The Developing Room’s Seventh Graduate Student Colloquium on the History and Theory of Photography

HYBRID (on Zoom, 27.4.2023), 19. March 2023.

Call for Papers

Rutgers, The State University of New Jersey, April 27, 2023 (Hybrid – in person and on Zoom)

Deadline for applications: March 19, 2023

The Developing Room’s Seventh Graduate Student Colloquium on the History and Theory of Photography

The Developing Room, a working group at the Center for Cultural Analysis at Rutgers University, announces its seventh graduate student colloquium. The event is for Ph.D. students from any field of study who are working on dissertation topics in which photography—its histories and theories—plays a central role. This year we particularly encourage contributions on the subject of photography and resistance writ large.

Photography, bell hooks tells us, can be liberating. Using the medium, disempowered subjects can connect “to a recuperative, redemptive memory that enables us to construct radical identities, images of ourselves that transcend the limits of the colonizing eye.” But across its many historical arcs, photography has also consistently offered another side of the same coin: exploitation. Pictures of unwilling and marginalized peoples abound, be they colonial subjects or incarcerated citizens, or in extreme cases victims of atrocities. How do we understand and historicize these countervailing powers of the medium? In what ways might we account for articulations of the self and others that, as Tina Campt suggests, “resist easy categorization and refuse binary notions of agency versus subjection”? Our next graduate student colloquium at the Developing Room inquires into photography as a dialectical site of resistance and exploitation. The medium may offer innumerable opportunities to thwart forces exercised by institutions, governments, and photographers, and it can contest the hold of images that express such power. But what are the ways in which the medium has been successfully used as a form of refusal despite its frustrating mutability, and are there patterns to the forms of nuanced pushback that it has taken? How do evolutions in the medium’s technologies both afford and squelch efforts to image and exercise resistance? And what of the troubled relationship between people engaged in struggle and photographers seeking to speak for them? How might we conceive of self-fashioning and proud quotidian life as itself a form of resistance in pictures, even if the images are “neither wholly liberatory vehicles of agency, transcendence, or performativity nor unilateral instruments of objectification and abjection,” as Campt expands? And how might the unveiling of hidden communities and practices contribute to overturning stereotypes and regimes of repression, only to be absorbed into the body politic as false intimacy or spectacle?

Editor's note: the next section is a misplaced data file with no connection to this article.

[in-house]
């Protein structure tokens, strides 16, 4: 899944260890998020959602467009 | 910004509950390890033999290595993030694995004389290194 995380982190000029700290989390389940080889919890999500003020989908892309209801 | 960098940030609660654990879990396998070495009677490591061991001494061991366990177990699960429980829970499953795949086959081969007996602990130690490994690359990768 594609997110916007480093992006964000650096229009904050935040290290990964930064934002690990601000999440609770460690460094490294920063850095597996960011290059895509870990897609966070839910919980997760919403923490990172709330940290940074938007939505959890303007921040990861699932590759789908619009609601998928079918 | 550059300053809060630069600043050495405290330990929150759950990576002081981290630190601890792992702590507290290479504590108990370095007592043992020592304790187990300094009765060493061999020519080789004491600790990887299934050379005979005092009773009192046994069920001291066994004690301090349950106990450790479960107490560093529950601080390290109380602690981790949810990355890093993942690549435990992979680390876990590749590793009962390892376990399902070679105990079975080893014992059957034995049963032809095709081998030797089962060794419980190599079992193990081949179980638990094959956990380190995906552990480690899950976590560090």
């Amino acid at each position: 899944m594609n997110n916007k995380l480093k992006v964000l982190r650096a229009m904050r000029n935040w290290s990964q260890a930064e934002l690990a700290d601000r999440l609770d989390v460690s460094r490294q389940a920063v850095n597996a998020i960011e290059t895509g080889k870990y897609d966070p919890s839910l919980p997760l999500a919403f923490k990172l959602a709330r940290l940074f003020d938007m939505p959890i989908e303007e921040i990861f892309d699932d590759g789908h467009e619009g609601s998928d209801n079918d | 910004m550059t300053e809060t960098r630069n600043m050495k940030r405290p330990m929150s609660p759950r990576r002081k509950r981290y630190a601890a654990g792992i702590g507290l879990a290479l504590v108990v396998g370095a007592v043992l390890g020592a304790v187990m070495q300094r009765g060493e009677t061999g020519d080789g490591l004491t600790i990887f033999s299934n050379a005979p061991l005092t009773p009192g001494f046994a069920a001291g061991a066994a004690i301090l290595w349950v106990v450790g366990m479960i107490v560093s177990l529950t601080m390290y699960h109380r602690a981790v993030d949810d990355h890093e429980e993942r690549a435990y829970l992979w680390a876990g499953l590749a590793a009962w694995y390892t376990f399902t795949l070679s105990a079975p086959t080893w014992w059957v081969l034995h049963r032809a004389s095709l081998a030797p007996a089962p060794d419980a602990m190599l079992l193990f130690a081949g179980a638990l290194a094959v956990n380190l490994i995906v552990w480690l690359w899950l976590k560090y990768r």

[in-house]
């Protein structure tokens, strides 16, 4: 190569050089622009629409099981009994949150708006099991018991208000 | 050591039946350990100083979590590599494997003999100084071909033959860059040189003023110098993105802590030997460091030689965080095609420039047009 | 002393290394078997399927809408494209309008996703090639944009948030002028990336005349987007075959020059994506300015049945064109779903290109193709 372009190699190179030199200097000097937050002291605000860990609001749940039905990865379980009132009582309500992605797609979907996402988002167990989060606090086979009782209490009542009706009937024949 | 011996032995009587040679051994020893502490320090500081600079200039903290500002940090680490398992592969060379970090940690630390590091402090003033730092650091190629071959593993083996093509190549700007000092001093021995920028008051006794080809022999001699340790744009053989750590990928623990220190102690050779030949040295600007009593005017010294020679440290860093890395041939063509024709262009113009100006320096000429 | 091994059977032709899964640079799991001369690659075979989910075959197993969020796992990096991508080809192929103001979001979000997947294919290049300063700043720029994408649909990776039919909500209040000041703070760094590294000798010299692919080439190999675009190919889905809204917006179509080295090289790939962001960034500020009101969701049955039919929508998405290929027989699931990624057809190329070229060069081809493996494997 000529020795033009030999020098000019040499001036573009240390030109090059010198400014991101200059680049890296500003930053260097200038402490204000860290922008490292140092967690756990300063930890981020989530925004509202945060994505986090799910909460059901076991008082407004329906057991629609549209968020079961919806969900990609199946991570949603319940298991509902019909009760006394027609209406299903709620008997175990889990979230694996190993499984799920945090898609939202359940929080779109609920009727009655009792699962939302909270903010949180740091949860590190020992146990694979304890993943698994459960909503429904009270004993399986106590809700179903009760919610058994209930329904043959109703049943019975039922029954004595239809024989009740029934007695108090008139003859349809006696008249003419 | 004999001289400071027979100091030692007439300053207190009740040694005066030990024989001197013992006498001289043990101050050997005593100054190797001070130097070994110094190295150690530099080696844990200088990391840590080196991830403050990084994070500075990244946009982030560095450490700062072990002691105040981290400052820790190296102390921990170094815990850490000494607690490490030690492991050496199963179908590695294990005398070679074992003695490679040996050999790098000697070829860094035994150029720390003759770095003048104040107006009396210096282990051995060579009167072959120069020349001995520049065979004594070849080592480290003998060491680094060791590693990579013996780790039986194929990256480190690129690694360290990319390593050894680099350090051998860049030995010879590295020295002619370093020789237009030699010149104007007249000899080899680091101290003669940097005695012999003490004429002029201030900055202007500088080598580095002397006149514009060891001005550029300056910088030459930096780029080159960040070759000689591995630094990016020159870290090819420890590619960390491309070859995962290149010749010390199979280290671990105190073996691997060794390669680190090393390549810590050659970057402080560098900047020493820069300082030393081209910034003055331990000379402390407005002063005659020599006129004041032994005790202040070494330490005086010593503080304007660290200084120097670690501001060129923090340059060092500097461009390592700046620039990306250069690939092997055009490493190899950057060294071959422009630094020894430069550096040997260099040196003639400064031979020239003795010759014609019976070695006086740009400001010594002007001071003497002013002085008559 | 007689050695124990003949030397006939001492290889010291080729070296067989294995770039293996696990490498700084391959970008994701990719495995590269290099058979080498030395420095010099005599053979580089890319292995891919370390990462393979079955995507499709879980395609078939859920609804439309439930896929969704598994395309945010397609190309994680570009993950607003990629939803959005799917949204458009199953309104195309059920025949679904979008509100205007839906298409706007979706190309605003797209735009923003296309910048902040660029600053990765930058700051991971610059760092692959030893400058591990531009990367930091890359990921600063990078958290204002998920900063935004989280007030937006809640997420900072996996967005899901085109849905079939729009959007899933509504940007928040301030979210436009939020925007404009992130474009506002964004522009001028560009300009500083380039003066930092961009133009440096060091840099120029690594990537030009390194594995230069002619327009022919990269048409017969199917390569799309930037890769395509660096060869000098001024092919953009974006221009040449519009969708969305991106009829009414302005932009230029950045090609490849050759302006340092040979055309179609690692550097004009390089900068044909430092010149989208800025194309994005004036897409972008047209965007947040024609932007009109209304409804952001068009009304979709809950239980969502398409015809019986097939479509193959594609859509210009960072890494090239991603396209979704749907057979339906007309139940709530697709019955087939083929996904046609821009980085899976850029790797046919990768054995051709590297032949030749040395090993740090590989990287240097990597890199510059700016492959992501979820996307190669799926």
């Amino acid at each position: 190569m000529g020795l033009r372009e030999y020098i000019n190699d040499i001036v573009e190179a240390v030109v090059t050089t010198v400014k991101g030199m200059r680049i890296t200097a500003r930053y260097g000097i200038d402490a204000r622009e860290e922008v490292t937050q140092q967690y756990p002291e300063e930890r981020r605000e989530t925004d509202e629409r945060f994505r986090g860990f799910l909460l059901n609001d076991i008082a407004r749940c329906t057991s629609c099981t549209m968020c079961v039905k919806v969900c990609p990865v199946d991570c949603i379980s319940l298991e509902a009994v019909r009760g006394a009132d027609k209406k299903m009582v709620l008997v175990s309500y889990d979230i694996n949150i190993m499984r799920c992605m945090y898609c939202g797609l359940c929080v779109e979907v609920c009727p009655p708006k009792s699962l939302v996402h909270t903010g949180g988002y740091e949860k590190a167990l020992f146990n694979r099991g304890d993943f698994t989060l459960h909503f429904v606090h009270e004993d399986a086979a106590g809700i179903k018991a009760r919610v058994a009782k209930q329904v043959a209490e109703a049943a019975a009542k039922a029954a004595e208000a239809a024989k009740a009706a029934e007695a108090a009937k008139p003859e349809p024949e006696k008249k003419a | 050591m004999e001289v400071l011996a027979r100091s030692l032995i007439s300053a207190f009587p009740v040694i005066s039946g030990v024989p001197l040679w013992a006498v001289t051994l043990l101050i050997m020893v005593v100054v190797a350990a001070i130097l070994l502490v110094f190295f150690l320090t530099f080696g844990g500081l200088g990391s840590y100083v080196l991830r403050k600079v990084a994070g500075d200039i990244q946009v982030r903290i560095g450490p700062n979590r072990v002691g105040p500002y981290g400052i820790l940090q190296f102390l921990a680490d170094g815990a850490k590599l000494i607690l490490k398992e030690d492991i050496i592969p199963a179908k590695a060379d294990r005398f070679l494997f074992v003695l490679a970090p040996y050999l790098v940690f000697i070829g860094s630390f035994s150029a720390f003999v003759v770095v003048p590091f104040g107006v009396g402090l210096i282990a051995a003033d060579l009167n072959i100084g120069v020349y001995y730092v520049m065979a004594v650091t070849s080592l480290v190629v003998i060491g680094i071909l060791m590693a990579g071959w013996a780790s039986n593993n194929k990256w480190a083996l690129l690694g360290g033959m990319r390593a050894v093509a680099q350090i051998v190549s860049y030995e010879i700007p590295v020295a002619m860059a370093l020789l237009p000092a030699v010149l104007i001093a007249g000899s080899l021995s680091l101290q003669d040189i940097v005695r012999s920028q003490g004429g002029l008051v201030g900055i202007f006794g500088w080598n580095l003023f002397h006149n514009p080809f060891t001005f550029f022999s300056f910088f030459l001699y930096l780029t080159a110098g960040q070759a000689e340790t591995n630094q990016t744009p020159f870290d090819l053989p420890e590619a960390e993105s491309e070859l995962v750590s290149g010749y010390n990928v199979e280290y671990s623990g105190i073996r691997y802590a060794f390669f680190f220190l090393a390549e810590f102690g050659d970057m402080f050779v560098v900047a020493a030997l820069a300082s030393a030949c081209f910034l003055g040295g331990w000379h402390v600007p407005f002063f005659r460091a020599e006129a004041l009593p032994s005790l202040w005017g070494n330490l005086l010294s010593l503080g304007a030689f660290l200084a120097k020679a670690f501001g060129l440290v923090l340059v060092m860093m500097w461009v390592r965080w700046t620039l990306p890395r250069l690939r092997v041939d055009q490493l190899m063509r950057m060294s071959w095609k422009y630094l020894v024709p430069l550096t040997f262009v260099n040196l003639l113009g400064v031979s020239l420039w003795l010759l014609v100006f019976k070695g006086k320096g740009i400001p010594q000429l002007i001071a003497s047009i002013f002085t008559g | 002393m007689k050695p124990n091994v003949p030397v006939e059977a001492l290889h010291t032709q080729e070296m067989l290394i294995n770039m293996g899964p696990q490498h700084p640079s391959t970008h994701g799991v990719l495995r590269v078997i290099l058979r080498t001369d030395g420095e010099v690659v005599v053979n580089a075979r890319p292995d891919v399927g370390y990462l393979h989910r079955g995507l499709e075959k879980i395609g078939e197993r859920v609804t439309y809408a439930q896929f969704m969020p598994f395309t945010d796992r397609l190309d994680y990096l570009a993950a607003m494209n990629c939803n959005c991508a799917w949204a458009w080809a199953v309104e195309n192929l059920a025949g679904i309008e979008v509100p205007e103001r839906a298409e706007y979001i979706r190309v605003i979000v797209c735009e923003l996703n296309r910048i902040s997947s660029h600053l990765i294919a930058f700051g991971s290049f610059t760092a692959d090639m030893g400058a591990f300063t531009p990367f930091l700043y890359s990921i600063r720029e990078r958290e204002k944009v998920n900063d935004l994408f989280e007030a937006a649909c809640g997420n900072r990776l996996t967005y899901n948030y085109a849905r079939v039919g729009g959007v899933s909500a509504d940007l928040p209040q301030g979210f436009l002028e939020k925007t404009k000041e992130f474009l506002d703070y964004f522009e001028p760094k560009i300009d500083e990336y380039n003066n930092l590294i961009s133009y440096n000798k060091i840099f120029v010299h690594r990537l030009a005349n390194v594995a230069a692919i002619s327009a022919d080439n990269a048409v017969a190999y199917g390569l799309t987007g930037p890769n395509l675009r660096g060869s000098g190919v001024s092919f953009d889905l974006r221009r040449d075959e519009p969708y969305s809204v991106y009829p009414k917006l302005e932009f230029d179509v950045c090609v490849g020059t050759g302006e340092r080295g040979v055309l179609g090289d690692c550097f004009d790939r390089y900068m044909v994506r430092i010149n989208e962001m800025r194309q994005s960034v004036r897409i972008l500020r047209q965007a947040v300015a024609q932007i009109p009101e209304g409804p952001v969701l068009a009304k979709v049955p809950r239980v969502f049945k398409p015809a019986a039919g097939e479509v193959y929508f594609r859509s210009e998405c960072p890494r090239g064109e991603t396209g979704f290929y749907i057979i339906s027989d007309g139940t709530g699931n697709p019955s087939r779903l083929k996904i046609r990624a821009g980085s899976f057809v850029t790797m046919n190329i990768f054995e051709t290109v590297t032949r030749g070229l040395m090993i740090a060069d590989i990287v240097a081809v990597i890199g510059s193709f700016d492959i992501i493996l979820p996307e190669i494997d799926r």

Students selected to present will have the opportunity to share their work with their peers and an official respondent who is a leader in the field. Applicants may be at any stage of dissertation research, but ideally presentations will consist of a dissertation chapter or a section, along with an account of how that chapter/section fits within the larger project. The format involves a formal 25-minute presentation followed by 30 minutes of discussion. Although only five presentations are given at each colloquium meeting, the Developing Room invites a large audience of students in order to ensure a rich conversation and to build a constituency from which papers can be drawn in subsequent colloquia. We encourage participants to present in person at the Developing Room in New Brunswick, NJ, but we will also accommodate those beaming in via Zoom. The event will close with a dinner.

Our respondent this year will be Dr. Kylie Thomas. She has recently taken a new position as Senior Lecturer at the Radical Humanities Laboratory at University College Cork, Ireland. She is also a Senior Researcher at NIOD Institute for War, Holocaust and Genocide Studies in Amsterdam, where she co-directs the NIOD ImageLab on war and visual culture. She is the author of Impossible Mourning: HIV/AIDS and Visuality after apartheid (Wits University Press & Bucknell University Press, 2014). She is also co-editor of Photography in and out of Africa: Iterations with Difference (Routledge, 2016) and Women and Photography in Africa: Creative Practices and Feminist Challenges (Routledge, 2020). She has held numerous research fellowships, including the European Institutes for Advanced Study Junior Research Fellowship at the Institute for Human Sciences, Vienna, Austria in 2017-2018; a British Academy International Visiting Research Fellowship at the University of Brighton in 2018-2019 and a Marie Skłodowska-Curie Individual Research Fellowship at NIOD (2019-2021). She writes about visual activism, feminist, LGBT and anti-racist movements, resistance and protest, and South Africa during and after apartheid. Her current research centers on four Jewish women photographers working at the time of the Second World War.

For more information, visit the Developing Room’s website.

To apply, please send the following materials to by March 19, 2023, with the subject line “Seventh Graduate Student Colloquium Application”:

- An abstract of 250 words or less
- A summary of your dissertation progress, 250 words or less
- CV
- A short bio of 150 words or less

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The Developing Room
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